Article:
Git is an open-source version-control system for tracking changes during software development. It’s mutually independent branching model makes it stand out. Branches can be based on previous versions of the software to maintain the integrity of current progress while working on a bug fix or new feature.
This guide will detail 4 options to create a new branch in Git.
- An existing Git installation on CentOS or Git for Ubuntu
- Access to a terminal window/command-line
- A Linux based operating system
Note: This guide assumes a Linux environment. Git is also available on Windows and macOS.
Create Git Repository Locally
To create a new Git repository, enter the following command in your terminal:
mkdir git-app cd git-app git init
This creates and initializes a new Git repository in the git-app directory. Create a new markdown file and add a line of text:
echo This is a line of text > git-app.md
Check the status of the file:
You’ll see the file is untracked.
Track it and create the first commit by entering the following:
git add git-app.md git commit -m "First Commit"
Note: If this is the first time you’ve run Git, the operation may fail. Use the commands listed on the screen (Git config) to set your global email and username, then try again.
Create a New Git Branch
There are many ways you can create a new Git branch. In most cases it comes down to whether you are creating a branch from the main branch or, for example, a new commit or tag.
One common method of creating a new branch is with the command:
git branch <new_branch_name>
This doesn’t automatically switch to that branch. To switch Git branches, enter the following command:
git checkout <new_branch_name>
Note: Instead of <new_branch_name> type the name for the new branch.
Create New Git Branch From Current Branch
The easiest and most popular way of creating a Git branch is:
git checkout -b <new_branch_name>
This will create a new branch from your current branch. It will also automatically switch you to the new branch.
Create New Git Branch From a Different Branch
To create a new branch from a different branch, run the following command:
git checkout -b <new_branch_name> <specific_different_branch>
Instead of <new_branch_name> type the name for the new branch, and instead of <specific_different_branch> type the name of the existing branch from which the new one shall be created.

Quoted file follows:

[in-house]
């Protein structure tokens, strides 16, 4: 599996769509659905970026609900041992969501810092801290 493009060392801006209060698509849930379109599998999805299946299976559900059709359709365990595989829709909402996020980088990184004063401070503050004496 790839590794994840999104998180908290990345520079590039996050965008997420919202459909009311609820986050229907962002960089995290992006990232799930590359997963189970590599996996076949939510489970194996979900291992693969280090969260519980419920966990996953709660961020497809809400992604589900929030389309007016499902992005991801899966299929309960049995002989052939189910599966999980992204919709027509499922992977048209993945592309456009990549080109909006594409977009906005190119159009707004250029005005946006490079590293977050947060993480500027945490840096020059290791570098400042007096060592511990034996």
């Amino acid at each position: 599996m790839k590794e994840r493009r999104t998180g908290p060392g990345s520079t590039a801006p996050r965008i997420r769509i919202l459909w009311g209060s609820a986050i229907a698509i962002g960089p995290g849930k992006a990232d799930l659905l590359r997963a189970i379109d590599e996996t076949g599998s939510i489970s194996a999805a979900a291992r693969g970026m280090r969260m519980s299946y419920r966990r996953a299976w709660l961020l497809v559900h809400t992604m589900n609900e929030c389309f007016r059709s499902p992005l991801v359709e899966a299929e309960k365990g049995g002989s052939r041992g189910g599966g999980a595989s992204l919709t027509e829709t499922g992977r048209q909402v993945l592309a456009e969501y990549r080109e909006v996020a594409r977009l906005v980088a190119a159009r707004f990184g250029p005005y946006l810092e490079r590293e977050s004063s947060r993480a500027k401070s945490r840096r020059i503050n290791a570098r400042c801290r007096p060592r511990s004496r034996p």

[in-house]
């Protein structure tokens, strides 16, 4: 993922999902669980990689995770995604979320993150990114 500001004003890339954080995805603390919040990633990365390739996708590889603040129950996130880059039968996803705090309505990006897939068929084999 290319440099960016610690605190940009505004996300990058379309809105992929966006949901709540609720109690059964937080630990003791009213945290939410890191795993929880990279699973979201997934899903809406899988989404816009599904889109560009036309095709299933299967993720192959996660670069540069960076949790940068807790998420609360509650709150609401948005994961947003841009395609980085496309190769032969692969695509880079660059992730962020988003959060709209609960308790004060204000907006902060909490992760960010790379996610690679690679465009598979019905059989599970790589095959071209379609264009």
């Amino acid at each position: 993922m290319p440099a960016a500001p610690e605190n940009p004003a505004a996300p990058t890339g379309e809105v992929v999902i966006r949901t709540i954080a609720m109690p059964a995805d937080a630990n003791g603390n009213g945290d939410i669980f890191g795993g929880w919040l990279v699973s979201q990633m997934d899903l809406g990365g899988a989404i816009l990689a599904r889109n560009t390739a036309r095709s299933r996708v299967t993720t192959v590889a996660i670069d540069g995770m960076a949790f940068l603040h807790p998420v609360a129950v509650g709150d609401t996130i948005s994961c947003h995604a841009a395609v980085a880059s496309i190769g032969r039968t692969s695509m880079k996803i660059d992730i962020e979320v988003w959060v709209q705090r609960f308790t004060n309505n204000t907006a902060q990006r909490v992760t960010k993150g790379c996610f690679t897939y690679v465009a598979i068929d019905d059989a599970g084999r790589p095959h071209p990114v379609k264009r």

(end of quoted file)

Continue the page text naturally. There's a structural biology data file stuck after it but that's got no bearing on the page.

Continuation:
Create a Branch from a Commit
Commit is a command that saves changes you’ve made in the code. A project may have multiple commits as it’s revised and improved. Create a set of commits like in the sample below:
echo New line of text >> git-app.md git commit -a -m "New line added" echo Second line of text >> git-app.md git commit -a -m "Second new line" echo Third new line >> git-app.md git commit -a -m "Third new line" echo Last new line >> git-app.md git commit -a -m "Last new line"
Note: If you receive an error “Nothing added to commit but untracked files present”, enter:
git add git-app.md
Find the hash key for a specific commit:
The log contains the hash key.
Create a branch from an older commit:
git branch <new_branch_name> 89198
Note: 81898 in the example above represents the hash. Replace this with the actual hash from your git log command.
You don’t need to enter the whole hash key, just the first few characters will work. View the git log again, and you’ll see the new branch listed.
This is especially helpful if you need to go back to a previous version of the software to fix a bug without removing any existing features. To switch to the new branch, enter the following:
git checkout <new_branch_name>
Create a Branch from a Tag
A tag is a final, unchangeable version of a commit. Where a commit can be edited, tagged versions are usually permanent. Git checkout tags are used for production release versions of the software.
Create a tag in the test project:
git tag -a v1.0 -m "Version 1.0"
In a normal project, you would continue working on the software for the next release.
To create a branch from this tag, use the command:
git branch <new_branch_from_tag> v1.0
To switch to this branch:
git checkout <new_branch_from_tag>
Create a Branch Using Detached HEAD State
Detached HEAD state happens when you check out a commit that’s not formally part of a branch.
To test, use git log to get the hash for one of your commits, then enter:
git checkout d1d307
Replace d1d07 with the actual hash value from your system. You’ll get a message that says:
You are in 'detached HEAD' state. You can look around, make experimental changes and commit them, and you can discard any commits you make in this state without impacting any branches by performing another checkout.
Just like the warning outlines, you can make changes based on this commit. Any changes will be lost, unless you save them.
To save your progress, stage it then enter the following:
git commit -m "test_case" git branch <test_case> git checkout <test_case>
To add the changes into the master, use the following:
git checkout master git merge <test_case>
How to Delete a Git Branch
To delete a git branch use the command:
git checkout master git branch -d <branch_name>
The output confirms that “first-branch” has been deleted.
You now know how to create branches in Git. Branches can be used to test-optional features before integrating them. Use small, short-term branches, so that the branch doesn’t stray too far from the central project.